Nick Mastandrea was flying home from Denver one day two years ago when he noticed a man having trouble working on his computer due to the limited space. That's when he envisioned the Mycestro, a wireless mouse that mounts to your index finger.
Since that time, he has worked on enhancing his product, conducting demonstrations, and building a team for development. His product was even featured on Kickstarter. The campaign was successful, gaining more than three times the original goal of $100,000 -- to the tune of $354,114. If such a new mouse seems to interest you, you can still pre-order it at the Mycestro website. The low price of $79 will get you one Mycestro in classic white, while a pledge of $99 will allow you to choose a Mycestro from a variety of colors.
The Mycestro is capable of all the functions of a regular mouse -- navigating web pages, clicking on tabs, and scrolling. This is accomplished through a touch sensitive panel, which rests on the side of your finger. The panel is positioned in a place such that tapping it with the thumb or holding it feels as natural as possible. When not being touched, the mouse is inactive and will not move; likewise, when the thumb is held up against the touch panel, users will be able to move the cursor about and navigate freely. The touch panel also houses the buttons, which act as the left-click/right-click buttons on a mouse. There is an optional third button, which can be used as a middle click. Scrolling is also accomplished through the touch panel, which is activated by sliding the thumb up or down along the panel.
Currently, Mycestro will work with Windows 7/XP, Mac, and Linux. Mastandrea is also hard at work making it compatible with as many devices as possible. The mouse is also capable of working up to 30 feet away thanks to a Bluetooth 4.0 Low Energy Protocol, making it ideal for presentations. Furthermore, the battery is expected to last up to eight hours and is charged via a USB port outfitted on the back of the mouse. With all the designs almost finalized and perfected, all that is left to do is to get the mouse into production. Funds generated through Kickstarter will be used to fund plastic injection mold tooling, a preproduction prototype run of the electronics, and a pilot run for manufacturing complete units, testing, and packaging. We can expect to be seeing the Mycestro out in the market by the end of the year with an expected release date between October and November.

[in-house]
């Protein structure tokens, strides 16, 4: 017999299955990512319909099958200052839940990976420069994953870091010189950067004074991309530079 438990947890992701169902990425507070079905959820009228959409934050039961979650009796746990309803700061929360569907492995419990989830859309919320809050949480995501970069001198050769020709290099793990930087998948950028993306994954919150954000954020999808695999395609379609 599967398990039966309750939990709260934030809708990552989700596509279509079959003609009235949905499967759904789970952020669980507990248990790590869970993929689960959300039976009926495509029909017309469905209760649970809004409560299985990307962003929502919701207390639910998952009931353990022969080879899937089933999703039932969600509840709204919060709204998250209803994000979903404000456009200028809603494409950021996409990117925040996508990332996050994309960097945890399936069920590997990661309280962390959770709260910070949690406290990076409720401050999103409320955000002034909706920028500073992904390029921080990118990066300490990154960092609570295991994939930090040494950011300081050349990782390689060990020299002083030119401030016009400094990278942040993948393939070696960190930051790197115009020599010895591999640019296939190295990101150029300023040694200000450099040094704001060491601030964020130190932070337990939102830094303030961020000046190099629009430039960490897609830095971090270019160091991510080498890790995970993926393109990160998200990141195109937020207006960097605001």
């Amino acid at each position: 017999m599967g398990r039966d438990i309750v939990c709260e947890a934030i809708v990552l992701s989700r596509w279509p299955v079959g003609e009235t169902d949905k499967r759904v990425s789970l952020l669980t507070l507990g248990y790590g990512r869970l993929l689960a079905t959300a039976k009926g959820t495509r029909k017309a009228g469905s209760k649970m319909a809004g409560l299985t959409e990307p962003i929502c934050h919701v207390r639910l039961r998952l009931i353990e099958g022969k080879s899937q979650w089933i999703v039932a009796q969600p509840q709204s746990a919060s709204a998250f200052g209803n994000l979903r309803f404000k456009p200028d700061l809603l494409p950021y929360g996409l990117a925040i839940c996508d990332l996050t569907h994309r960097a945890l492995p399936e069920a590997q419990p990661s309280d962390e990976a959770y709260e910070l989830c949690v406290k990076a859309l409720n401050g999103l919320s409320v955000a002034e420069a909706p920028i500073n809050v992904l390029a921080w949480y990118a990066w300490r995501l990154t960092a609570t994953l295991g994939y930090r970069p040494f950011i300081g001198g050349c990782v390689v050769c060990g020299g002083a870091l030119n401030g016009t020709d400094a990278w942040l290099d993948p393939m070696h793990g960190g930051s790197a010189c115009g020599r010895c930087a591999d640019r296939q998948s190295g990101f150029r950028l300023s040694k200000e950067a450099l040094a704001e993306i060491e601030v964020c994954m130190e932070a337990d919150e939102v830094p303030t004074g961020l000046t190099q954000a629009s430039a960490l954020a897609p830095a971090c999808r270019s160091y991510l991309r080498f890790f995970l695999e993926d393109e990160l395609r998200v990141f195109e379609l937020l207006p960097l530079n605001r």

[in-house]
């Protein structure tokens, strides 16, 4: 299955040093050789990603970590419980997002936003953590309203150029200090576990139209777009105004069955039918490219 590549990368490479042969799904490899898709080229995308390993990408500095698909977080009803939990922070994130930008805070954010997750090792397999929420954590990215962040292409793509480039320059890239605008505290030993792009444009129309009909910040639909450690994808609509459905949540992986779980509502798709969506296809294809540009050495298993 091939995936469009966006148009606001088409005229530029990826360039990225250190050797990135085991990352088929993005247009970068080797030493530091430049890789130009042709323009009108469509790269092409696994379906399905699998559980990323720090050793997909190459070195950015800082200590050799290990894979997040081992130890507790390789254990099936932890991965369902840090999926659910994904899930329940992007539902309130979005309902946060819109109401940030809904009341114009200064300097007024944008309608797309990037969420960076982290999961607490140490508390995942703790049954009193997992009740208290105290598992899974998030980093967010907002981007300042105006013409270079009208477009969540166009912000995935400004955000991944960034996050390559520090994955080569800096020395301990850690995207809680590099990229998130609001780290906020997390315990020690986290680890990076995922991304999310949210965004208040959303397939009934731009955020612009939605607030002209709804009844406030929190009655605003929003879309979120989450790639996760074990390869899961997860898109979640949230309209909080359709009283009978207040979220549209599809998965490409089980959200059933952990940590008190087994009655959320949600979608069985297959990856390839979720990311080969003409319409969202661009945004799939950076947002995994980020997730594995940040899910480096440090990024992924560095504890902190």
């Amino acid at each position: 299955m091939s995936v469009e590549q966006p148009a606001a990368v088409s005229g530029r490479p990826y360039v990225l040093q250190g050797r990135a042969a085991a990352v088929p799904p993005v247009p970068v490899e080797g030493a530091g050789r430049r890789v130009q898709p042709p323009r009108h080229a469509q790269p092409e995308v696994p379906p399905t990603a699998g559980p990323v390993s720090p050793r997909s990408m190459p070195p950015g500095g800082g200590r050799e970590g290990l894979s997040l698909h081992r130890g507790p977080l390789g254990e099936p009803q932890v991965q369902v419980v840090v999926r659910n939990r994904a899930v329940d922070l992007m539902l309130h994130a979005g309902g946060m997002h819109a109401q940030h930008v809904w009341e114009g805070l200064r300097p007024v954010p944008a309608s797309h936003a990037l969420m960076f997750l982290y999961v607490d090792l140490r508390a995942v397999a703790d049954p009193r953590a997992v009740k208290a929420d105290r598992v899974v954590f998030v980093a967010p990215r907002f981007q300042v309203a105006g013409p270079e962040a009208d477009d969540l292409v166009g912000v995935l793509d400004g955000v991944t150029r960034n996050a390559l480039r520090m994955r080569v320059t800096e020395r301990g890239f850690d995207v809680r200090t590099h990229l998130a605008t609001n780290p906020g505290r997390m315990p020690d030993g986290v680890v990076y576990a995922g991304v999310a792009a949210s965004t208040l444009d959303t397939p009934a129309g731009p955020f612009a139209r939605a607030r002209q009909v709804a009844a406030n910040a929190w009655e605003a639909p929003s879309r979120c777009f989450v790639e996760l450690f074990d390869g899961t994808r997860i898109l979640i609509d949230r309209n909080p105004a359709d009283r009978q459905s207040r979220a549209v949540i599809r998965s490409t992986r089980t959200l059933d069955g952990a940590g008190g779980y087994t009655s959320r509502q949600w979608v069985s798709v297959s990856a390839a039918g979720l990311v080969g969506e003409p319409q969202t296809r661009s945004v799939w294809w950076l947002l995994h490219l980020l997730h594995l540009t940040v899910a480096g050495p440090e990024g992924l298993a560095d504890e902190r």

That's quite cool and I can see how it might be a bit more ergonomic and help cure repetitve stress that comes with using a mouse. I have a very sore right wrist from my years of computer user and would love to try something like this.
While this is a clever product, Cabe, is there much of a market for a new mouse. I would guss that laptop touchpads and touch screens supercede this need. Maybe I'm wrong, but this product looks like a new device for a buggy at the beginning of the automotive explosion.
Nice idea. If this input device is accurate, easy to use and comfortable, I can see this possibly being a good alternative to those who have carpal tunnel syndrome. Instead of larger muscle movements in the wrist and arm area, this device appears to allow smaller more subtle movements for the same mouse control features.
Here comes carpal tunnel and RSI of the index finger! I think that might be even worse.
I think all these issues should be dealt with by not using computers... I used to be a hard-core CAD drafter. I did infrastructure mapping for Chicago, I drew bridges, and machine components for a day jobs, while designing paintball markers in the evening for a side endeavor. My wrists were in bad shape, even with exercises and other gear. My solution?
I left the day job(s) to do circuit design. It had a lot of hands on lab work, which took my hand off the keyboard and mouse. In about a year, I recovered. A lifestyle change every now and then is key.
Rob, while touchpads and touchscreens are ubiquitous, they are not necessarily endearing. Similarly, the mouse persists not because we love it but because it is cheap and "good enough." Having to reach for any HMI is a very un-ergonomic method, and ironically a touch screen is nearly identical to the long since abandoned light pen (of course, we did not have 4 inch screens back then)!
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